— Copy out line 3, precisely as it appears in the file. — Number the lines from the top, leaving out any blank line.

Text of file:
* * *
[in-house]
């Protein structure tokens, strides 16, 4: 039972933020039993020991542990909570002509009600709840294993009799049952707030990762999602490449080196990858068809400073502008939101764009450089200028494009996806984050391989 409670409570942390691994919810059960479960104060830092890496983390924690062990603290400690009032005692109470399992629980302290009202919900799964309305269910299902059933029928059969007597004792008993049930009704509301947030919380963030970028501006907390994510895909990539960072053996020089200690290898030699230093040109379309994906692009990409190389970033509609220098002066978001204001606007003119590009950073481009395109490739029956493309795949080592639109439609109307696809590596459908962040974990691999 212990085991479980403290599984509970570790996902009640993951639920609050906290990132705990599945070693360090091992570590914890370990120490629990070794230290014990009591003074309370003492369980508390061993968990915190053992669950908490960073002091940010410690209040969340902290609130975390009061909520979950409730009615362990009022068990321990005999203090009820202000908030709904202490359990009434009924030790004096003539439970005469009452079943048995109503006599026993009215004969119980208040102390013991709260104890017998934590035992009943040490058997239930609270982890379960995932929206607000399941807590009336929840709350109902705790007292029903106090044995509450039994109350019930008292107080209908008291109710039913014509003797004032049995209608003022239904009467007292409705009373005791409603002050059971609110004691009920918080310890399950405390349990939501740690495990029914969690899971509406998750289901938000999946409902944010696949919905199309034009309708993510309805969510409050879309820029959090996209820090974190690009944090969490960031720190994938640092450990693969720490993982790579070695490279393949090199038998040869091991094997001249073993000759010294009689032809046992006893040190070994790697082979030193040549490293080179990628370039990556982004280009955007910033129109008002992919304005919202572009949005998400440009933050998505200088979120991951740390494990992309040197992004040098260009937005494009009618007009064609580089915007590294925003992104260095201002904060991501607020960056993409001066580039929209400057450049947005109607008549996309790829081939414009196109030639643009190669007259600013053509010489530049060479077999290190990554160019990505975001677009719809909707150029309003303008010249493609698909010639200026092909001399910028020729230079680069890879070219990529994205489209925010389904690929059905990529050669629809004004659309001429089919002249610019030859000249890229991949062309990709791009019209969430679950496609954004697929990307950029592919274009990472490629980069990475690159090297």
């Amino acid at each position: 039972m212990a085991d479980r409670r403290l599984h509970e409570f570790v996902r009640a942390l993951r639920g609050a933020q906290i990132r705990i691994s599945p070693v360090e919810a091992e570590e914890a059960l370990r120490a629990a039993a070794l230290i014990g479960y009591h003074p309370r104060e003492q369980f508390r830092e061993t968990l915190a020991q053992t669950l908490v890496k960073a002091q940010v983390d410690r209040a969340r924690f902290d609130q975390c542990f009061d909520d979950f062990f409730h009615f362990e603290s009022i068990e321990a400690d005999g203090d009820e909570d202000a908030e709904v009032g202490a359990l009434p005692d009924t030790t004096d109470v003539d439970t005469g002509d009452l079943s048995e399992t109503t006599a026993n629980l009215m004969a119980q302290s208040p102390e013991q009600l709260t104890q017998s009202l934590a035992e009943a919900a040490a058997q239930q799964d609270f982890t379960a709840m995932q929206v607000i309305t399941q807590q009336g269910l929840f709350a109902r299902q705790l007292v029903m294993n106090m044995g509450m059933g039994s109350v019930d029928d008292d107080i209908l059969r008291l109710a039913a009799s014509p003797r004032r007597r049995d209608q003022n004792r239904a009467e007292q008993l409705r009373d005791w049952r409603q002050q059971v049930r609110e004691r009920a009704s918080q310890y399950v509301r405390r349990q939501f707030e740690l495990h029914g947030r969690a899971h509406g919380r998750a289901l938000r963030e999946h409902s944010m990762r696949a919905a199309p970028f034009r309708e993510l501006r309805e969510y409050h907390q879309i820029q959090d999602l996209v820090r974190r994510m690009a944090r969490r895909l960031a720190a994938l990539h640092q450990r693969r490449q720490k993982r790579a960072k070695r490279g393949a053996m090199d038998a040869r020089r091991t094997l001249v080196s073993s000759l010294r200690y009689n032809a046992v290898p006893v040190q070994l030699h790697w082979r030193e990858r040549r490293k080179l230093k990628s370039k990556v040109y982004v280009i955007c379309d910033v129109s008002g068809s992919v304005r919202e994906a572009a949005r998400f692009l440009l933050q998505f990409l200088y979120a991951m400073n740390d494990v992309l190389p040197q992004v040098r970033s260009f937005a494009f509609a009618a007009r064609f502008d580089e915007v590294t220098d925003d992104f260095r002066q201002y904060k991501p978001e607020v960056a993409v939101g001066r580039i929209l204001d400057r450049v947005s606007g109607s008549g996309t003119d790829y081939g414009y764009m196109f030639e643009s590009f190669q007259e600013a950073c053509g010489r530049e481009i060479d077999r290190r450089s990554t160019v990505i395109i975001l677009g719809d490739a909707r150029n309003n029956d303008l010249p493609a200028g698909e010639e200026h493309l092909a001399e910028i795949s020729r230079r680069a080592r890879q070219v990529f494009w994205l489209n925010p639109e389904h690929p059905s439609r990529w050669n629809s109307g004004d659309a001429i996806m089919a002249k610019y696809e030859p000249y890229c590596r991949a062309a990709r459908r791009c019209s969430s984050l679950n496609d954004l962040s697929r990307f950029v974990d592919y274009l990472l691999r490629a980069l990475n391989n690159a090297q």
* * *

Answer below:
């Amino acid at each position: 039972m212990a085991d479980r409670r403290l599984h509970e409570f570790v996902r009640a942390l993951r639920g609050a933020q906290i990132r705990i691994s599945p070693v360090e919810a091992e570590e914890a059960l370990r120490a629990a039993a070794l230290i014990g479960y009591h003074p309370r104060e003492q369980f508390r830092e061993t968990l915190a020991q053992t669950l908490v890496k960073a002091q940010v983390d410690r209040a969340r924690f902290d609130q975390c542990f009061d909520d979950f062990f409730h009615f362990e603290s009022i068990e321990a400690d005999g203090d009820e909570d202000a908030e709904v009032g202490a359990l009434p005692d009924t030790t004096d109470v003539d439970t005469g002509d009452l079943s048995e399992t109503t006599a026993n629980l009215m004969a119980q302290s208040p102390e013991q009600l709260t104890q017998s009202l934590a035992e009943a919900a040490a058997q239930q799964d609270f982890t379960a709840m995932q929206v607000i309305t399941q807590q009336g269910l929840f709350a109902r299902q705790l007292v029903m294993n106090m044995g509450m059933g039994s109350v019930d029928d008292d107080i209908l059969r008291l109710a039913a009799s014509p003797r004032r007597r049995d209608q003022n004792r239904a009467e007292q008993l409705r009373d005791w049952r409603q002050q059971v049930r609110e004691r009920a009704s918080q310890y399950v509301r405390r349990q939501f707030e740690l495990h029914g947030r969690a899971h509406g919380r998750a289901l938000r963030e999946h409902s944010m990762r696949a919905a199309p970028f034009r309708e993510l501006r309805e969510y409050h907390q879309i820029q959090d999602l996209v820090r974190r994510m690009a944090r969490r895909l960031a720190a994938l990539h640092q450990r693969r490449q720490k993982r790579a960072k070695r490279g393949a053996m090199d038998a040869r020089r091991t094997l001249v080196s073993s000759l010294r200690y009689n032809a046992v290898p006893v040190q070994l030699h790697w082979r030193e990858r040549r490293k080179l230093k990628s370039k990556v040109y982004v280009i955007c379309d910033v129109s008002g068809s992919v304005r919202e994906a572009a949005r998400f692009l440009l933050q998505f990409l200088y979120a991951m400073n740390d494990v992309l190389p040197q992004v040098r970033s260009f937005a494009f509609a009618a007009r064609f502008d580089e915007v590294t220098d925003d992104f260095r002066q201002y904060k991501p978001e607020v960056a993409v939101g001066r580039i929209l204001d400057r450049v947005s606007g109607s008549g996309t003119d790829y081939g414009y764009m196109f030639e643009s590009f190669q007259e600013a950073c053509g010489r530049e481009i060479d077999r290190r450089s990554t160019v990505i395109i975001l677009g719809d490739a909707r150029n309003n029956d303008l010249p493609a200028g698909e010639e200026h493309l092909a001399e910028i795949s020729r230079r680069a080592r890879q070219v990529f494009w994205l489209n925010p639109e389904h690929p059905s439609r990529w050669n629809s109307g004004d659309a001429i996806m089919a002249k610019y696809e030859p000249y890229c590596r991949a062309a990709r459908r791009c019209s969430s984050l679950n496609d954004l962040s697929r990307f950029v974990d592919y274009l990472l691999r490629a980069l990475n391989n690159a090297q």